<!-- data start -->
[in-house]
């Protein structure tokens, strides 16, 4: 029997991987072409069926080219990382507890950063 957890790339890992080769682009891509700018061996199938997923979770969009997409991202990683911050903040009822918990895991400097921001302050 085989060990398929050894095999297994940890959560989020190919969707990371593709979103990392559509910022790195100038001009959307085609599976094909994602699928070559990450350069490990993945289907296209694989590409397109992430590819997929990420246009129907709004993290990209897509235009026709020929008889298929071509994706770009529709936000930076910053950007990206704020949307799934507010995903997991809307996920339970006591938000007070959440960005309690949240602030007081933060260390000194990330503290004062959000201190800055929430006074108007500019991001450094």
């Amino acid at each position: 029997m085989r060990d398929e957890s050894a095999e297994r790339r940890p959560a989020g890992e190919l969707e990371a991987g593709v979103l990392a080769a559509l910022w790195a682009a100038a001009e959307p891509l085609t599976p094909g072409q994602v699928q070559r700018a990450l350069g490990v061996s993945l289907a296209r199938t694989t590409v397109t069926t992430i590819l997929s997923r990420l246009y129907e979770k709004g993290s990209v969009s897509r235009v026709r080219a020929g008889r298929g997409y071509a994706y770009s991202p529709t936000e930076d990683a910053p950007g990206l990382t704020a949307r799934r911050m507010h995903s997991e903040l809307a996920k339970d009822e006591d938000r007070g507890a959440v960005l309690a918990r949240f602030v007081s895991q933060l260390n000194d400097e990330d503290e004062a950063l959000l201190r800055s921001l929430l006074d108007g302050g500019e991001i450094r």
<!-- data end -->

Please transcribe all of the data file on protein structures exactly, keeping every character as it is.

[in-house]
């Protein structure tokens, strides 16, 4: 029997991987072409069926080219990382507890950063 957890790339890992080769682009891509700018061996199938997923979770969009997409991202990683911050903040009822918990895991400097921001302050 085989060990398929050894095999297994940890959560989020190919969707990371593709979103990392559509910022790195100038001009959307085609599976094909994602699928070559990450350069490990993945289907296209694989590409397109992430590819997929990420246009129907709004993290990209897509235009026709020929008889298929071509994706770009529709936000930076910053950007990206704020949307799934507010995903997991809307996920339970006591938000007070959440960005309690949240602030007081933060260390000194990330503290004062959000201190800055929430006074108007500019991001450094």
């Amino acid at each position: 029997m085989r060990d398929e957890s050894a095999e297994r790339r940890p959560a989020g890992e190919l969707e990371a991987g593709v979103l990392a080769a559509l910022w790195a682009a100038a001009e959307p891509l085609t599976p094909g072409q994602v699928q070559r700018a990450l350069g490990v061996s993945l289907a296209r199938t694989t590409v397109t069926t992430i590819l997929s997923r990420l246009y129907e979770k709004g993290s990209v969009s897509r235009v026709r080219a020929g008889r298929g997409y071509a994706y770009s991202p529709t936000e930076d990683a910053p950007g990206l990382t704020a949307r799934r911050m507010h995903s997991e903040l809307a996920k339970d009822e006591d938000r007070g507890a959440v960005l309690a918990r949240f602030v007081s895991q933060l260390n000194d400097e990330d503290e004062a950063l959000l201190r800055s921001l929430l006074d108007g302050g500019e991001i450094r």